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Lecturer’s record dubbed ‘greatest piano work of the 21st century’

Ian Pace praised for performance of The History of Photography in Sound, by Michael Finnissy

by Ed Grover (Senior Communications Officer)

History of photography in sound coverA composition performed by City University London musician Ian Pace has been described as the greatest piano work of the 21st century in a recent article about modern piano music.

The History of Photography in Sound, composed by Michael Finnissy, is five and a half hours long and belongs to a genre known as the piano epic.

Comprising 11 sections, the recording was sponsored by City plus an earlier Arts & Humanities Research Council (AHRC) research fellowship and received exceptional reviews following its release 18 months ago.

Now, an article in The Spectator has described Ian’s performance as “supremely virtuosic” and named the composition the most forward thinking piece of the century so far.

The academic, a Lecturer and Head of Performance in the Department of Music, was also interviewed for a recent BBC Radio 3 feature about the close relationship he and Finnissy share as musicians and how they collaborate during the composition of Finnissy’s pieces.

Ian also wrote a major monograph on the work, which can be downloaded in full here.

He said:This is the most important project I have undertaken to date and I am naturally delighted that it has received such an overwhelming endorsement from The Spectator, as well as from various previous reviews.

“Finnissy’s music is kaleidoscopic in its range of expression, evocation and meaning, and pushes the pianist to the very limit – the result is fascinating and electrifying.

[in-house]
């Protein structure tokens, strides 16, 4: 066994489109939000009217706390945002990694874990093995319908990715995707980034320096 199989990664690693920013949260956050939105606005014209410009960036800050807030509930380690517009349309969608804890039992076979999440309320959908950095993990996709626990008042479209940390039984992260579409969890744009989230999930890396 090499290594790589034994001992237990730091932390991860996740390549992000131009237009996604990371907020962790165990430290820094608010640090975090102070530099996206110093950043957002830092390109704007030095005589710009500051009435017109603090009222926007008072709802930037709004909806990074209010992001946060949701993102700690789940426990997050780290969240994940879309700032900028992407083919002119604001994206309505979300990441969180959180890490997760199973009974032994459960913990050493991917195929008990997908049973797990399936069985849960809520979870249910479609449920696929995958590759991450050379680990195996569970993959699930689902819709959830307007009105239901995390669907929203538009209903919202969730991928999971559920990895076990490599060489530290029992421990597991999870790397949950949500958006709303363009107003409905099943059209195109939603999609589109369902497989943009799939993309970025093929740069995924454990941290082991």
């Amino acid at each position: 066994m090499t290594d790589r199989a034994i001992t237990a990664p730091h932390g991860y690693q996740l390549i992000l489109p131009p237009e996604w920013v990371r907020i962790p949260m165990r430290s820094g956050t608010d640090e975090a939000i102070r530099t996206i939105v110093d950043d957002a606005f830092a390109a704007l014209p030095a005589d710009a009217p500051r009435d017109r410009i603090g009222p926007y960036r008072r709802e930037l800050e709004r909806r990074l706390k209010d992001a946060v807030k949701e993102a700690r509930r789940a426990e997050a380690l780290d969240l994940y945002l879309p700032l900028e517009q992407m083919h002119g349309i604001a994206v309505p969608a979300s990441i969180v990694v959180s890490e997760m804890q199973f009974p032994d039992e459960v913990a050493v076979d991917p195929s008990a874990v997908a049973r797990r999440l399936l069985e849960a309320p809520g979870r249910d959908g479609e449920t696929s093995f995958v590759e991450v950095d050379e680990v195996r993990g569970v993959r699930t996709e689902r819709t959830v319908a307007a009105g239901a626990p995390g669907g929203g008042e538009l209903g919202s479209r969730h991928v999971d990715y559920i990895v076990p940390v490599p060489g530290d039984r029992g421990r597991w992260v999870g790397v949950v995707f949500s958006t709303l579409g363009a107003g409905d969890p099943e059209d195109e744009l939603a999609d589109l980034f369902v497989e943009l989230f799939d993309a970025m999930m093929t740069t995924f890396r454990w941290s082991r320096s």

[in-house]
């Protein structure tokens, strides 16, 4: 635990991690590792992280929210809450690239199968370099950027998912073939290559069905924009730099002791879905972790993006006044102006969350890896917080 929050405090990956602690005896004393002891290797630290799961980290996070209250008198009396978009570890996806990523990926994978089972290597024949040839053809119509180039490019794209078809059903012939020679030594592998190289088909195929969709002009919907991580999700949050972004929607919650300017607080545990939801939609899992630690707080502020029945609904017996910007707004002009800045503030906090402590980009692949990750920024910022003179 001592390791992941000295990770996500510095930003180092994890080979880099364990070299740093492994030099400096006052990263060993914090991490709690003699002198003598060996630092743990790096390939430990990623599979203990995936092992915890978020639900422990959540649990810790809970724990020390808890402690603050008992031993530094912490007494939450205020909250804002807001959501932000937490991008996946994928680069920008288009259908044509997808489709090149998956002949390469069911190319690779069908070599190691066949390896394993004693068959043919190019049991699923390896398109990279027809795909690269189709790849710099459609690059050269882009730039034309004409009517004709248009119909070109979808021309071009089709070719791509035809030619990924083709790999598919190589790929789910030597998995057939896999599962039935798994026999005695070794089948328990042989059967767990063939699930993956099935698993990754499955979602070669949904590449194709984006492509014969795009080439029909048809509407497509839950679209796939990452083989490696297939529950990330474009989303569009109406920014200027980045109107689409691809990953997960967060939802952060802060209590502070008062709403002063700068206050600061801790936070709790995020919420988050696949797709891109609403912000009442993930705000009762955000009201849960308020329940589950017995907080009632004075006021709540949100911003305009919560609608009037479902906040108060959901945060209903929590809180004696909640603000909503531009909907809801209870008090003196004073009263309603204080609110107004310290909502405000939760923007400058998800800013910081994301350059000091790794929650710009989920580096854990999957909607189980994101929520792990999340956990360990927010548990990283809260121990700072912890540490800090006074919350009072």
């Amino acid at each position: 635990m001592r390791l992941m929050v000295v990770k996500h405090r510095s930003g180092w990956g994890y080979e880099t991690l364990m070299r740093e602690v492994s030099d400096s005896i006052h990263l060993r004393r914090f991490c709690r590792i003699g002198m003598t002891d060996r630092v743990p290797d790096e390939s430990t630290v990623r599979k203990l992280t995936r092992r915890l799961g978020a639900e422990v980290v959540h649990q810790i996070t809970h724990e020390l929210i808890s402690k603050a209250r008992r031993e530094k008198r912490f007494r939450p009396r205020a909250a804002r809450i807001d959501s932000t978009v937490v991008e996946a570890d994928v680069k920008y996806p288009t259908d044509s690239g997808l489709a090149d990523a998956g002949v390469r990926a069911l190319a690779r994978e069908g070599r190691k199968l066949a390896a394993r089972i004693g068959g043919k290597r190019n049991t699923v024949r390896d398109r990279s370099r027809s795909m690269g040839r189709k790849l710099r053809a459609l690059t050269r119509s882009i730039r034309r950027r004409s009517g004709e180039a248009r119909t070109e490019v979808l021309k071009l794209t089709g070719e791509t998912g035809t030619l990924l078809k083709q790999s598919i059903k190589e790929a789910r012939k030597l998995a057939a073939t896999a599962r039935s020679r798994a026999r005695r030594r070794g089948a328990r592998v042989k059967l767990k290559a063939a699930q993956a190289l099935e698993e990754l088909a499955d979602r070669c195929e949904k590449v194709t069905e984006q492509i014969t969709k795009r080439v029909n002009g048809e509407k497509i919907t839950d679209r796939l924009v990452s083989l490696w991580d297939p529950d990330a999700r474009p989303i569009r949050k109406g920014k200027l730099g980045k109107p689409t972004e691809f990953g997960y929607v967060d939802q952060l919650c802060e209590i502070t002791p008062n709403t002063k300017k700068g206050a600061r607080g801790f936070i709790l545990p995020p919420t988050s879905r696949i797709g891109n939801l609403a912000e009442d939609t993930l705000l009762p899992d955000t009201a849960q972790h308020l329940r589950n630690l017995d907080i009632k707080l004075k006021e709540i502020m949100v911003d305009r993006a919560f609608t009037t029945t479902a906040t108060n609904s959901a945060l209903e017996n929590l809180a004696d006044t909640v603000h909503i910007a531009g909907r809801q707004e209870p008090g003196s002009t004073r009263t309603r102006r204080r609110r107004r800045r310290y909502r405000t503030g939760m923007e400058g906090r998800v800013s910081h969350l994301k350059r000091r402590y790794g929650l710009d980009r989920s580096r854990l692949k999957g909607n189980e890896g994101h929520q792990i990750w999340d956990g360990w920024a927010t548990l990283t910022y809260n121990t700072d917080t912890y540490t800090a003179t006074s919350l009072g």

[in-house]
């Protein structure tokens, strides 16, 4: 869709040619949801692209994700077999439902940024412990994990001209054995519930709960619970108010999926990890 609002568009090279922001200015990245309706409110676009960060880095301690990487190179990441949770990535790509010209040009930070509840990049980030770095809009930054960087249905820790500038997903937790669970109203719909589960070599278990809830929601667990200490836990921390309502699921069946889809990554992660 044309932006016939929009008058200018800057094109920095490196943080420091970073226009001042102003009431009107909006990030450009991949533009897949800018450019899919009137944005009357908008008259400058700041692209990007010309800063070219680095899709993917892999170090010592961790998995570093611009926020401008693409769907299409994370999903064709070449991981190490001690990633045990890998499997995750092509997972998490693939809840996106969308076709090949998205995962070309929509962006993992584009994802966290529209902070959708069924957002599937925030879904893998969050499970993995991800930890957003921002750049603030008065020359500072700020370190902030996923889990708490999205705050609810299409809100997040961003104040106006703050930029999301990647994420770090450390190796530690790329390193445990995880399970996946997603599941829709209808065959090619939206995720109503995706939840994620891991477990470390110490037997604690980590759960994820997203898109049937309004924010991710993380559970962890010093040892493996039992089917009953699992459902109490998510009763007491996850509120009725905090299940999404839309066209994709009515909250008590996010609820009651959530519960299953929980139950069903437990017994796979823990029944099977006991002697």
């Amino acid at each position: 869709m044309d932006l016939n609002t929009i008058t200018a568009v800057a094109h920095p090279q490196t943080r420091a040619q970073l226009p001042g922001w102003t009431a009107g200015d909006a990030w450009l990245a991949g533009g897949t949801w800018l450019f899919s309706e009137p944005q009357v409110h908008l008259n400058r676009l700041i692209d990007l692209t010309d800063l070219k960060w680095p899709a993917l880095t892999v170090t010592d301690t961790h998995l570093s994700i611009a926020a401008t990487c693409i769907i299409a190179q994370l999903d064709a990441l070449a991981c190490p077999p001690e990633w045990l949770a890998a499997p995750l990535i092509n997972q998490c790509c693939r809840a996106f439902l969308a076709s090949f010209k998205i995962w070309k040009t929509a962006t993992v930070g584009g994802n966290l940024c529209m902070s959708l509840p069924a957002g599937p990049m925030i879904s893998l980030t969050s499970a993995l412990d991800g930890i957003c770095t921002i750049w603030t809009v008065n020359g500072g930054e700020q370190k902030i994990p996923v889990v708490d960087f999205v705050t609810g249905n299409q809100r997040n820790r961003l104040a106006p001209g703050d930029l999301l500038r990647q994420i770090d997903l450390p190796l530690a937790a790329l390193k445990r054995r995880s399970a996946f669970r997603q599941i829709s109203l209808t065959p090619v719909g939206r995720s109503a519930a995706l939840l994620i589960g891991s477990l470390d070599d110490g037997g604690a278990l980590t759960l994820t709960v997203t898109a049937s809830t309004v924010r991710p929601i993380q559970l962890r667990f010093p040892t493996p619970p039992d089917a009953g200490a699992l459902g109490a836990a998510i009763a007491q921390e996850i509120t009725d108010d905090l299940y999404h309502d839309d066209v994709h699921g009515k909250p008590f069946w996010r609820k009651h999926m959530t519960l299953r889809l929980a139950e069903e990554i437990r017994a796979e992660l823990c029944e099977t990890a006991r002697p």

“The project could not have been seen to completion without the support of City, and I am hugely grateful for their support.”

Other reviews of The History of Photography in Sound have described it as “one of the great pianistic statements of this or any age” (International Record Review) and “a magnificent achievement for both composer and performer” (BBC Music Magazine).

A Sunday Times review described the duo as “truly prodigious figures”, adding it was “hardly possible to comment significantly on such a phenomenon”. Gramophone said the performance was executed with “each note shaded to perfection, structures translucently and sharply lit”.

A summary of reviews can be viewed here.

The Spectator article, by Damian Thompson, states: “The result is, I think, the greatest piano work of the 21st century so far. Finnissy, supposedly an uncompromising modernist, shows us how to mine tradition without resorting to pastiche. Other works have achieved that, but The History of Photography in Sound creates a template for future composers. If there is such a thing as ‘the way forward’, this may be it.”

Ian has been playing the music of Finnissy for 25 years and gave the first complete performance of The History of Photography in Sound in 2001. He is set to play in Oslo, Kiev, Vilnius, and Aberdeen later in the year.

The pianist has recorded more than 30 CDs, played in more than 22 countries and performed more than 200 world premieres during his career.

For more information on music courses at City, as well news, videos and concert dates, visit the Department of Music web page.

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